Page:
Heartland Community Health Center goes electronic
- on January 15, 2012
Heartland Community Health Center may be taking a step toward the realm of science-fiction.
Last week, staff at Heartland, Riverfront Plaza Suite 100, began training on an electronic health record system (EHR). Jon Stewart, Heartland CEO, said the system will streamline operations.
“We can pull up all of our diabetic patients who haven’t had an eye exam in the last year and say ‘OK, let’s send a notice to them that they need to come in for an eye exam,’” Stewart said. “It’s possible by paper, but it’s impractical.”
Physicians will also be able to see how different drugs interact with one another, and be able to keep track of what other doctors have prescribed for patients they share.
That type of information can easily be lost if a paper chart is misplaced.
The new system was expensive, and was made possible after Heartland raised nearly $90,000 from private donors and in-kind support from Douglas County and Kansas University.
The Obama administration has called for medical offices around the country to make the switch to electronic records, and this year, Medicare and Medicaid are giving them financial incentives them to do so. Offices that switch can apply to receive higher reimbursement rates from the Federal Government to help cover the costs of the EHR systems.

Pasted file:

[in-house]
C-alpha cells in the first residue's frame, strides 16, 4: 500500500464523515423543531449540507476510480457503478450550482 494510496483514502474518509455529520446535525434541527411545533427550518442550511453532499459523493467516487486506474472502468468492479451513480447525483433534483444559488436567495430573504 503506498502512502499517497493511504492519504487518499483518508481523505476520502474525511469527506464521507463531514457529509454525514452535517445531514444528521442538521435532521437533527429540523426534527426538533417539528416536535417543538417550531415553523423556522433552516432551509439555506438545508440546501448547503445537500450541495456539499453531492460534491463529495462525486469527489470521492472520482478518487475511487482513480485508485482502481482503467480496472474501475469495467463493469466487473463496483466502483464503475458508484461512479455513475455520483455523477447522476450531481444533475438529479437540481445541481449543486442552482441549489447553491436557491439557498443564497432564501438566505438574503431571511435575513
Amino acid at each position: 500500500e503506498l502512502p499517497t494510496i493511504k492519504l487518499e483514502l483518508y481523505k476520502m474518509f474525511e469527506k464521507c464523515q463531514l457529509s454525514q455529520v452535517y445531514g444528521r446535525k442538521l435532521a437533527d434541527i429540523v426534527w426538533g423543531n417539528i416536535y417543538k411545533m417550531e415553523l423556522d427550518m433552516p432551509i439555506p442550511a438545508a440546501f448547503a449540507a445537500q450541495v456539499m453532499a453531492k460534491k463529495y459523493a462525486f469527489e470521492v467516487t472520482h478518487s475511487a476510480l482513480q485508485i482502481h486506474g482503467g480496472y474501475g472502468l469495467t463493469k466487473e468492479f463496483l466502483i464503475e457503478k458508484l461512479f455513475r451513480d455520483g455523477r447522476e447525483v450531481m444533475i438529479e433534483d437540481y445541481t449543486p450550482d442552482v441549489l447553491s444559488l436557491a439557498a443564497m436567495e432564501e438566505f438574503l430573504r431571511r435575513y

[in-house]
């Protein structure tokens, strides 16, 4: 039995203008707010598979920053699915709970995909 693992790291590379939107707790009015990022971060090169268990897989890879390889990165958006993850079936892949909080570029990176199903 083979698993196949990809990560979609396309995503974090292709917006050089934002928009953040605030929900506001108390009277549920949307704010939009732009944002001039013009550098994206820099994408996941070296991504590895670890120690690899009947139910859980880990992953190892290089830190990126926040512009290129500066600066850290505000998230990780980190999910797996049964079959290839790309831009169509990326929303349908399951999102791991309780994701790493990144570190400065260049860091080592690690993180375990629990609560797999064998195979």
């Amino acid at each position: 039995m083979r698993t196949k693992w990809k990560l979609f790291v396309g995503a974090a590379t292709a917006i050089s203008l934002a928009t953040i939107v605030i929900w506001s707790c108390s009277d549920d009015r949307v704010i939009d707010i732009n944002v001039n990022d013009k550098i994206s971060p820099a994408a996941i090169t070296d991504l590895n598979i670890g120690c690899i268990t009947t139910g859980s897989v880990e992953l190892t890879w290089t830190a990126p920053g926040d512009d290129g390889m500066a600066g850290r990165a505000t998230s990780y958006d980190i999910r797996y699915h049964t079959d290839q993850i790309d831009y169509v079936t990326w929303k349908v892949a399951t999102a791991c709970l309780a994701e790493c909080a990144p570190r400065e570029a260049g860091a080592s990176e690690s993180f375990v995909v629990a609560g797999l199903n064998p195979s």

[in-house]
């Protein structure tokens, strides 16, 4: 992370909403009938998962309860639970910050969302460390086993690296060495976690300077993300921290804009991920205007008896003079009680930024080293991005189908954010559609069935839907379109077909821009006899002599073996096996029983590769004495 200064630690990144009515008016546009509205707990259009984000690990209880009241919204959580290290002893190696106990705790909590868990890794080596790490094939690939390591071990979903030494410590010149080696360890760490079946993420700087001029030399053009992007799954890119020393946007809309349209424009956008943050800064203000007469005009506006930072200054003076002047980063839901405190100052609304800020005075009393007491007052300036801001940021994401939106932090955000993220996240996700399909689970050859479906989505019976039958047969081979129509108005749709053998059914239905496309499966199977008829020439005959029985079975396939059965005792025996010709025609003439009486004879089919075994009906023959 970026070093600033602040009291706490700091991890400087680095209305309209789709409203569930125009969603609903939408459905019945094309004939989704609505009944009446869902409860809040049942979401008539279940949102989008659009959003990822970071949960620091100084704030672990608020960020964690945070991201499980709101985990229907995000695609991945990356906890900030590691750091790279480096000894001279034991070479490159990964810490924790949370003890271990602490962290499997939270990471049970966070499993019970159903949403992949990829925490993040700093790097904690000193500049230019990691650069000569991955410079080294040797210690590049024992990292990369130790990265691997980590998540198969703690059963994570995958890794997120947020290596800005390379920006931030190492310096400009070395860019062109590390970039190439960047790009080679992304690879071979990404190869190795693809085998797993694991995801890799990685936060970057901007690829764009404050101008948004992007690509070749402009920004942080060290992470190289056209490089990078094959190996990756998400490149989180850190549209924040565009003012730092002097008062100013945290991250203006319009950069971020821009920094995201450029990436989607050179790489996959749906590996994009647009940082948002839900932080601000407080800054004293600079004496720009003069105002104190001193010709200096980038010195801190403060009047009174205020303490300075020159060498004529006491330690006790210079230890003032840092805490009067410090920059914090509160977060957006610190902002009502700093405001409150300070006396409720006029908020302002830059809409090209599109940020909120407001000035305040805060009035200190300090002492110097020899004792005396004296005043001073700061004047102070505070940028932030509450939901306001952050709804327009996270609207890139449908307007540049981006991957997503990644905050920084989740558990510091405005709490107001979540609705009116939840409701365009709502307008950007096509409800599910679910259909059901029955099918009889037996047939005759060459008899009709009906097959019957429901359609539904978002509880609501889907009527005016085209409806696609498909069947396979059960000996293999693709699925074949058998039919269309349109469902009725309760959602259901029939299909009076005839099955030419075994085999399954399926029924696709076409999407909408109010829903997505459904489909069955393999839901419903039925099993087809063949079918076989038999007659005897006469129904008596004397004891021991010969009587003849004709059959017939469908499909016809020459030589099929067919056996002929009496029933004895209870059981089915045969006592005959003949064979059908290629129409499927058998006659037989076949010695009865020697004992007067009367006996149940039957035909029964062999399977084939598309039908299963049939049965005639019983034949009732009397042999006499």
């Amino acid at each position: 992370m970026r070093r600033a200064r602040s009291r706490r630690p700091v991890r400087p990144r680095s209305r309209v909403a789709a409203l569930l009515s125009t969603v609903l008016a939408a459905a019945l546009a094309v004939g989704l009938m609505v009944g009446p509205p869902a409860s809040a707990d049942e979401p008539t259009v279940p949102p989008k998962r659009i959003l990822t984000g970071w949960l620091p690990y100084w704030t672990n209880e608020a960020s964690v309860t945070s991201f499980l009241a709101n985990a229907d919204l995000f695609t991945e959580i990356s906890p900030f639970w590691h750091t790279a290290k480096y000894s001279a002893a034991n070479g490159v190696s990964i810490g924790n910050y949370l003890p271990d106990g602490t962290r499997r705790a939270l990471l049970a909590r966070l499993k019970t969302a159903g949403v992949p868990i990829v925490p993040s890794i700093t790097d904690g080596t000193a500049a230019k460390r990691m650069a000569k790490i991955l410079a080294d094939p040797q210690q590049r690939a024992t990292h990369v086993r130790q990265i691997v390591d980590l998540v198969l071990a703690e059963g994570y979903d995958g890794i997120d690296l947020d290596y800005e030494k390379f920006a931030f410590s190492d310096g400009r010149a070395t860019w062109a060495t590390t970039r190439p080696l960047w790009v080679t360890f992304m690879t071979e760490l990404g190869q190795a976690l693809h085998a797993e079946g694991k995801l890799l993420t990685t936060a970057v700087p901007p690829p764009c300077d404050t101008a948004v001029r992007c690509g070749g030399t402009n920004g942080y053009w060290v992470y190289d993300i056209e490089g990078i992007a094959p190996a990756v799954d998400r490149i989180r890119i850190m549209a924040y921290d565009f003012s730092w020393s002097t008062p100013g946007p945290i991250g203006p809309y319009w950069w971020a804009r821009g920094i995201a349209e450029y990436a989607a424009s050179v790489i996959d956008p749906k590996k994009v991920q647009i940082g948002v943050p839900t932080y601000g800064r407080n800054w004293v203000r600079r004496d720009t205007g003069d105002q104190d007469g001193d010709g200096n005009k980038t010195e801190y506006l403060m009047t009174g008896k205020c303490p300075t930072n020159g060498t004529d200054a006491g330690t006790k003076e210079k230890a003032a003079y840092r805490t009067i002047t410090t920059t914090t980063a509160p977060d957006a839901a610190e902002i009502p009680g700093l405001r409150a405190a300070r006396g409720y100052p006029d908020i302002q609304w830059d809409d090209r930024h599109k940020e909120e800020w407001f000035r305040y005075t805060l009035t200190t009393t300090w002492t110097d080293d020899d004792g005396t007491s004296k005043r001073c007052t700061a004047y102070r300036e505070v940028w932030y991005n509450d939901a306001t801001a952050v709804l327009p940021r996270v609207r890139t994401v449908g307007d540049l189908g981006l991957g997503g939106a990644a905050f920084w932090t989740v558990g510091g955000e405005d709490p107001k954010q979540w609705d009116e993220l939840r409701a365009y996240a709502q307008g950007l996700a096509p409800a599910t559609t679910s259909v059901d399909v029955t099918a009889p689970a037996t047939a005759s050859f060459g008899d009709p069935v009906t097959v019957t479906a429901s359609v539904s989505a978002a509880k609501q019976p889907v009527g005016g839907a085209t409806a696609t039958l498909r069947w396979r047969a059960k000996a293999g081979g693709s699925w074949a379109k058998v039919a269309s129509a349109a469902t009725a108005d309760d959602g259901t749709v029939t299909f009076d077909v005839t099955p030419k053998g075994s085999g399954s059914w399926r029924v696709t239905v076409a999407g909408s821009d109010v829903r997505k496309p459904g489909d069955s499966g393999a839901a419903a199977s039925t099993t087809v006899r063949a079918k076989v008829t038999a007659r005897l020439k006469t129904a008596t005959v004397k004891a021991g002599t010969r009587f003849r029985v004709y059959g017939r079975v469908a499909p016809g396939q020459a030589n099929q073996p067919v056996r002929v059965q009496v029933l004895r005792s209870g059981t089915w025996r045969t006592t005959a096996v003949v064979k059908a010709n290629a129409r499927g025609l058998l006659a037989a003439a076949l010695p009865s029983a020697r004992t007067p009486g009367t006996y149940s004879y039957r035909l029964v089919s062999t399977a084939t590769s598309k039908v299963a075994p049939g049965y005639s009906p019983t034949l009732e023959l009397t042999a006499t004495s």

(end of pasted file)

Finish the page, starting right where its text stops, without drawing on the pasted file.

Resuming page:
Stewart said beyond those incentives, Heartland wanted to switch to EHR because it enables better care.
“It’s very much about delivering care in ways that are very efficient and very safe,” Stewart said.
Another Lawrence clinic, Health Care Access Clinic, 330 Maine St., made the switch to an EHR in 2010.
“In a click of a button, we can see how are our diabetic patients are doing with maintaining blood sugar levels. The turnaround time had been enhanced markedly,” said clinic Executive Director Nikki White.
The EHR has made it easier to convince donors to give, because the clinic can show them patient outcomes more easily. One drawback to EHR is that so many companies are developing them, and none of those systems talk to each other. Stewart described it as like the old war between Macs and PCs, times 100.
But that problem is being worked on, and experts believe different systems will be communicating in the near future. If that becomes a reality, any doctor would be able to pull up a patient’s entire medical history, which could reduce the mistakes an incomplete history might cause.
“Medical practices all over the country drive themselves crazy running around, looking for paper charts,” Stewart said. That won’t be the case any longer at Heartland.